Recently I got a chance to ask Ms B a few questions about the student trip to Peru that she is organizing for our LaSalle II Spanish Language students. Following are a few highlights.
Why is travel to another country important to learning a language?
Ms Bucciarelli, LaSalle II Spanish Language Teacher
Traveling to another country isn’t important to learning a language — it is why we learn other languages!
Yes, learning a second or more languages is amazing for brain development, and yes it can be an interesting academic exercise for a certain type of person such as myself. But language learning is more than grammar, syntax and semantics. It is history, it is culture, it is people.
Travel affords us the opportunity to interact in the language with native speakers in real-time, in real life. It is through this negotiation of meaning — on a linguistic and on a cultural level — that we truly learn what is means to speak another language, what is means to be of another culture. This understanding has profound implications for the development of ourselves as global citizens and, perhaps more importantly, for a deep understanding of humanity. I will now step down from my philosophical soapbox!
On the lighter side, traveling is just fun and being able to travel as a capstone experience of language learning is a great opportunity for our students.
How many kids have gone and how many do you expect on the next trip?
This year, seven students will be traveling with us — three seventh-graders and four eighth-graders. I expect the numbers to increase in the future as students and families understand the eligibility requirements and we continue to build relationships with non-profit organizations, language centers and/or schools in other countries.
Where do the groups go on the trips, and how do you pick the locations?
The trip to Peru this year grew out of the Fund for Teachers fellowship I received in 2011. The fellowship, which I completed with another teacher, was to research textiles as a social and economic tool within several Peruvian communities. During that trip, I stayed in Patacancha, a rural weaving village, with Awamaki, the non-profit that is organizing our student trip this year.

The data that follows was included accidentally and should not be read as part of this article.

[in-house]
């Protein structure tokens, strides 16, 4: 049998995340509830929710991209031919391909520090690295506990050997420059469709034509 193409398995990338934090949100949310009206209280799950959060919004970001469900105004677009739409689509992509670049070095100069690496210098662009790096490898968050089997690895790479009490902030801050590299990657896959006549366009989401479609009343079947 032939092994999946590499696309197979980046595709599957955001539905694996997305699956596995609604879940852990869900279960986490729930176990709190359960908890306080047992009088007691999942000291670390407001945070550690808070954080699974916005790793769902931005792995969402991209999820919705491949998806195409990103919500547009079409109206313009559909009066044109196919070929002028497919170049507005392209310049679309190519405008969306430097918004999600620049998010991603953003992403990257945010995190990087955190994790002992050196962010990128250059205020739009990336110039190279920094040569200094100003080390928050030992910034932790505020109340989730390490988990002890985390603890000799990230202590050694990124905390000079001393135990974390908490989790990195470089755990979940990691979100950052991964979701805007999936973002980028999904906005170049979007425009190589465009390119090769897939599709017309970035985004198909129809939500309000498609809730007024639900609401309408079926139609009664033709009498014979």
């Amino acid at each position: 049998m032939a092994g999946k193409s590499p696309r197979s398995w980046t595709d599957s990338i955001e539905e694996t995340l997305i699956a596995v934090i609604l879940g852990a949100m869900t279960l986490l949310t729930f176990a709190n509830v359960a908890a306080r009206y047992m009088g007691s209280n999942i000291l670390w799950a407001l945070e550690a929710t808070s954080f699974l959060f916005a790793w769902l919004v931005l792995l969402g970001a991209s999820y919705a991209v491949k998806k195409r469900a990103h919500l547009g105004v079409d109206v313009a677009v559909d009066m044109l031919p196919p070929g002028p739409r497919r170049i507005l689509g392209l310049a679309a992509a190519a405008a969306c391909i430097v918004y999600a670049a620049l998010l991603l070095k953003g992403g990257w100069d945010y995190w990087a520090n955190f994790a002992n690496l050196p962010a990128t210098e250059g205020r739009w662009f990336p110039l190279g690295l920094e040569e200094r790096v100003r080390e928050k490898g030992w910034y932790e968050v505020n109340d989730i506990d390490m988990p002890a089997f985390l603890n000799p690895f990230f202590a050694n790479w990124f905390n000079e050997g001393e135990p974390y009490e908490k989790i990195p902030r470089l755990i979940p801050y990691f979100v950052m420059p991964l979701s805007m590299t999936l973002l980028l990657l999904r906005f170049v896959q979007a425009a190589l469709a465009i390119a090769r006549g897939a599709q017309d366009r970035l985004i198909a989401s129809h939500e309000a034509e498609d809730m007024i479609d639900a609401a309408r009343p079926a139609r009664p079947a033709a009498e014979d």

This year, we will be staying in Patacancha for three days to assist in the building of a greenhouse. In Cusco, we will stay at the Hostal Mágico, the hostel of a friend of mine whom I met on the fellowship trip. He is the creator of an after-school program, Aldea Yanapay, and cultural center for students and their families. All proceeds from the hostel benefit their programs.
Since the fellowship trip, I have returned to Peru three times and think it is a great choice for a student trip at this age — the history and culture are accessible and interesting, the people are welcoming and the scenery makes it feel like an adventure!
What are some of your favorite parts of the trip?
I truly believe that students will enjoy and be enriched by all aspects of the trip! I know my students are particularly excited to take a weaving lesson in Patacancha, to walk through a traditional market in Cusco and of course, to visit Machu Picchu! I am most excited to see them interact with people in the various communities we will visit and be able to have the opportunity to teach them in the places we have discussed in class.
How much does it cost to go on one of the trips, and how are you raising money this year?
The trip this year is approximately $2,800 per student. We have done many fundraisers in an attempt to be able to make the most of our time there, such as being able to opt to do additional activities and tours. This year, we have held several restaurant nights at Peruvian restaurants throughout Chicago. We also did the Equal Exchange and Global Goods catalog fundraisers and we continue to sell bracelets from Peru for $5 each. This year, we also received a generous donation from the PTO.
How much should parents of lower grade kids be saving per year?
Parents should realistically plan for a trip abroad to cost $3,000 — $4,000, depending on the country visited, the length of the stay, the type of accommodations secured and the type of trip — whether it is a school exchange, service trip with a non-profit, or a tour.
While this may seem like a high cost, famalies should keep in mind that we typically have smaller groups of students than a high school, for example, that might be able to secure a less expensive trip through a language institute for 30 students. Because of this, things like activity or transportation costs are spread among fewer students than with larger groups. As well, flight costs to most countries continue to remain high.
How much to save per year is very much a personal decision, so I would say that it is most important to have the figure above in mind by the time your child reaches seventh grade. Whether they travel in seventh or eighth grade will depend on which languages are planning to travel in that year.